- Associated Press - Tuesday, March 17, 2015

PHOENIX (AP) - Senate Republicans approved a series of bills on Tuesday that aim to take over the Arizona’s federal public lands as a new stream of revenue for the state.

The Senate Rural Affairs and Environment Committee passed three bills on a 4-1 vote Tuesday. The bills by Rep. Brenda Barton, R-Payson, and Rep. Bob Thorpe, R-Flagstaff, urge, require and demand the federal government transfer all public lands to the state before 2020.

A State Land Department report from 2012 found the federal government owns about 42 percent of Arizona’s land including national parks, historic sites and recreational areas such as the Grand Canyon, Glen Canyon, the Petrified Forest and Montezuma Castle.

Barton’s House Bill 2321 demands the government transfer all public lands to Arizona before Jan. 1, 2020, while Thorpe’s House Bill 2176 requires the federal government turn over all land that does not serve a purpose outlined in the U.S. Constitution.

Barton said the intention of her bill is to create a new revenue stream for the state without disrupting the land’s recreational uses. “The intention is not to sell all the land and pour concrete over everything in Arizona,” she said. “We want to establish the multiple uses of these lands within the state of Arizona.”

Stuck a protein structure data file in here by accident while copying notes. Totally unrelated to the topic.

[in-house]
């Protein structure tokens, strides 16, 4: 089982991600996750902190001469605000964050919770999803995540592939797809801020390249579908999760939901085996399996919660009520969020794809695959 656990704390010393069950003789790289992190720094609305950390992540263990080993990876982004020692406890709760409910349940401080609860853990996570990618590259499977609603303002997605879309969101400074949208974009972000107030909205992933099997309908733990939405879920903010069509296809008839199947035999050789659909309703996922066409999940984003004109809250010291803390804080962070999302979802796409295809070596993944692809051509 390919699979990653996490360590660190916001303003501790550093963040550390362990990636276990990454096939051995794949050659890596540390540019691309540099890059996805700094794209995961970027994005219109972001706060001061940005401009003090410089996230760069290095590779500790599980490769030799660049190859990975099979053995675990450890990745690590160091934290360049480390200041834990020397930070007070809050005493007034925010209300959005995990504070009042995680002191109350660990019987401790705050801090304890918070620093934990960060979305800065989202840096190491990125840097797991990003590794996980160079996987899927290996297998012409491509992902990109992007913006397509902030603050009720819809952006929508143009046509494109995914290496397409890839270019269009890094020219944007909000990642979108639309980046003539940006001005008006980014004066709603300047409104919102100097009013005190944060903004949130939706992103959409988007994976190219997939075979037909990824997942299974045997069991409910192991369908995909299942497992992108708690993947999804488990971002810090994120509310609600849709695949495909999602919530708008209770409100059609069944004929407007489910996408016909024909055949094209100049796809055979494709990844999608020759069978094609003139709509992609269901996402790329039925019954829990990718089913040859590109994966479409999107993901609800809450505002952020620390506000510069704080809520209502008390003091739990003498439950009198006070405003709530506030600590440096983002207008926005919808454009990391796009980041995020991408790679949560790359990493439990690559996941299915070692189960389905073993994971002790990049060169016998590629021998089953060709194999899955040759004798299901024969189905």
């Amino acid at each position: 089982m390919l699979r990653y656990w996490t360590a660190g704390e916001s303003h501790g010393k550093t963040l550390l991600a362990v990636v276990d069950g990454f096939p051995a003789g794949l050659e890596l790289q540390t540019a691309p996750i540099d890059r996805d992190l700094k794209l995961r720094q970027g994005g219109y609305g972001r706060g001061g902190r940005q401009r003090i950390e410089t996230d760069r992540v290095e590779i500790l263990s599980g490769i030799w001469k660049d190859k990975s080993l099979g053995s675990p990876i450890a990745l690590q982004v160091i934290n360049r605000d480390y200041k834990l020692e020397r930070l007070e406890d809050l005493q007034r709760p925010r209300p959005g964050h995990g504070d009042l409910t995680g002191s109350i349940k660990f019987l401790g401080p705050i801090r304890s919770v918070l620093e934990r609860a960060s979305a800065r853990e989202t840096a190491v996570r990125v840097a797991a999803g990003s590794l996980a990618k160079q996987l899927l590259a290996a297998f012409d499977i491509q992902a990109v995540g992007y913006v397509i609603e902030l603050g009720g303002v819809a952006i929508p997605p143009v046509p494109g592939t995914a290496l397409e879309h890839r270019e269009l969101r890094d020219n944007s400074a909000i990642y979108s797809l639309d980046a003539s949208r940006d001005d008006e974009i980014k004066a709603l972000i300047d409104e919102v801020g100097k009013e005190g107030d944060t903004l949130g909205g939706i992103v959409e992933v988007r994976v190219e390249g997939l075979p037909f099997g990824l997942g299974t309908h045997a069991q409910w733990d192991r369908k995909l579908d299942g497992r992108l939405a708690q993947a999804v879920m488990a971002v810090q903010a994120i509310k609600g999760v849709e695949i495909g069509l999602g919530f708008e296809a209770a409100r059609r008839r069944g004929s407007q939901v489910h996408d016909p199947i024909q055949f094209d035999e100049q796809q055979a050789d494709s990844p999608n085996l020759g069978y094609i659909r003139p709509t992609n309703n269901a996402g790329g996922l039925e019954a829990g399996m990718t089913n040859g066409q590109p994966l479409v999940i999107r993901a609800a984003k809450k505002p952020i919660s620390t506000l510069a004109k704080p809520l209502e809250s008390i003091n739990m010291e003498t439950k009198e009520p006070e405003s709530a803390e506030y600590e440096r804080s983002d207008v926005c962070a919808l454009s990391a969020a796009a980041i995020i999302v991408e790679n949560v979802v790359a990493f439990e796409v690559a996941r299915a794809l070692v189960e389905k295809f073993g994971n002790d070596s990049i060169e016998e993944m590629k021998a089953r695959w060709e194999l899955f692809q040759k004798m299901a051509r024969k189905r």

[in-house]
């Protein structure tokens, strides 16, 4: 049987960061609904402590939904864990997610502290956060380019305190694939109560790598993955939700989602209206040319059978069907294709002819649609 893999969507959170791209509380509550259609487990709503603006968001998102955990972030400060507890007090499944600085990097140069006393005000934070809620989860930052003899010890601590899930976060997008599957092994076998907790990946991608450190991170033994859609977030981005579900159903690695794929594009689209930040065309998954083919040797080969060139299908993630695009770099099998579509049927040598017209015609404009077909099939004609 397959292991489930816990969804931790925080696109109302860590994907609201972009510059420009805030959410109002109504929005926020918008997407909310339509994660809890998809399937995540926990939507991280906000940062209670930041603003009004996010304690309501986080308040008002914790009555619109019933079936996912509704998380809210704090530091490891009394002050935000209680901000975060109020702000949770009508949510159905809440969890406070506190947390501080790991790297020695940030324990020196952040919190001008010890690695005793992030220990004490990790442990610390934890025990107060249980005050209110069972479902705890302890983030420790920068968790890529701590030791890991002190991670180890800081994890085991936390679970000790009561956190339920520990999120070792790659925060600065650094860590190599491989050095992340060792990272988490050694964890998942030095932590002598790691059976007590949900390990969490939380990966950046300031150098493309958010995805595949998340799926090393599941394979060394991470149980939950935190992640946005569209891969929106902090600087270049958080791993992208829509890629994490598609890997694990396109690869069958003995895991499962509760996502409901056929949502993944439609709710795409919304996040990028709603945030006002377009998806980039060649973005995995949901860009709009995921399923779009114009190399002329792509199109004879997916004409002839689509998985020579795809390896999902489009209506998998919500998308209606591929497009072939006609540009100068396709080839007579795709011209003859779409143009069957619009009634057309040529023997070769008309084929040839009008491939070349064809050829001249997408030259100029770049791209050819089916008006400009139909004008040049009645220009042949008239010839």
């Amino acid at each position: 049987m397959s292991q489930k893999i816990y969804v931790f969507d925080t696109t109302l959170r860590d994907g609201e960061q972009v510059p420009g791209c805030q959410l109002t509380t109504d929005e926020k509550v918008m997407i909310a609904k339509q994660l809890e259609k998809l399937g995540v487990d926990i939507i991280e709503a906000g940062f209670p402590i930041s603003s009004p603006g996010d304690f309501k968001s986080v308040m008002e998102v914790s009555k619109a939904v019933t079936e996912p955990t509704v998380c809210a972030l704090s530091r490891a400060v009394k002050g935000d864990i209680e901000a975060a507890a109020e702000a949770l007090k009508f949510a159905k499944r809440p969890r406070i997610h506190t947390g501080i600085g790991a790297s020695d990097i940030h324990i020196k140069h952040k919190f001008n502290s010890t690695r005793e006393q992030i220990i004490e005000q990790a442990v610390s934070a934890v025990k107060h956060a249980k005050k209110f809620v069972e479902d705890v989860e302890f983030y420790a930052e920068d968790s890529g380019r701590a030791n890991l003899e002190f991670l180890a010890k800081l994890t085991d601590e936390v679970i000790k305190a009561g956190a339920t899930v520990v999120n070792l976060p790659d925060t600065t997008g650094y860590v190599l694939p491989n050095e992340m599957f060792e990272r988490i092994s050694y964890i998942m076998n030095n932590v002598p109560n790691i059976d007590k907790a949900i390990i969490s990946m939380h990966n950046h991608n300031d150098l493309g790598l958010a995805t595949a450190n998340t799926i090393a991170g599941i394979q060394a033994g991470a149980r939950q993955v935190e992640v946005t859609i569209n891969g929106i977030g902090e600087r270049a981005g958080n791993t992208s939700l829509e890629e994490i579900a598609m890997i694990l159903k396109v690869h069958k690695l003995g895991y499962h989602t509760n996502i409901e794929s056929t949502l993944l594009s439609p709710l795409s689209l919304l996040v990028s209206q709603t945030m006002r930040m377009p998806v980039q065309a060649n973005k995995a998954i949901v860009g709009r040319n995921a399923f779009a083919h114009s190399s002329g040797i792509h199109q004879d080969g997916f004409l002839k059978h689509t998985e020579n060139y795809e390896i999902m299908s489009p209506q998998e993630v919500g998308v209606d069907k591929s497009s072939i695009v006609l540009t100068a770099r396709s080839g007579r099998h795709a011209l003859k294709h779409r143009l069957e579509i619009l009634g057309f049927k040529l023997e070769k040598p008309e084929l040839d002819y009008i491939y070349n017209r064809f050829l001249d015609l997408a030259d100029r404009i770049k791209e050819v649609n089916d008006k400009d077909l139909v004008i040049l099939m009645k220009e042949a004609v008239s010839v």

Nearly 68 percent of Arizona voters struck down a similar proposition in 2012. Then-Gov. Jan Brewer vetoed a separate proposal the same year over concerns about the constitutionality of the law and the effect on people holding leases on federal lands.

Sen. Sylvia Allen, R-Snowflake, who supports the legislation, said the Senate is set to combine Thorpe and Barton’s bills.

Barton’s House Bill 2318 would allow Arizona to join a state compact for the transfer of public lands, which Utah passed last year. The compact would create a commission to secure sovereignty and jurisdiction over Western states’ public lands. The commission has representatives from several Western states, including Alaska, California and Washington.

Opponents of the measures said the federal government can manage the lands better than the state.

Sen. Andrea Dalessandro, D-Green Valley, said she received emails from hunters and nature enthusiasts worried they won’t be able to access the lands if the state takes control. “They’re concerned they will lose access to public lands and that they could be bought up by rich people and only the rich people will be able to access them,” she said.

Sandy Bahr, executive director of the Sierra Club’s Grand Canyon Chapter, touted the benefits of the public lands including tourism, recreation and watershed values. “They are public lands. They belong to all of us, and they belong to future generations and they do provide huge benefits” she said.

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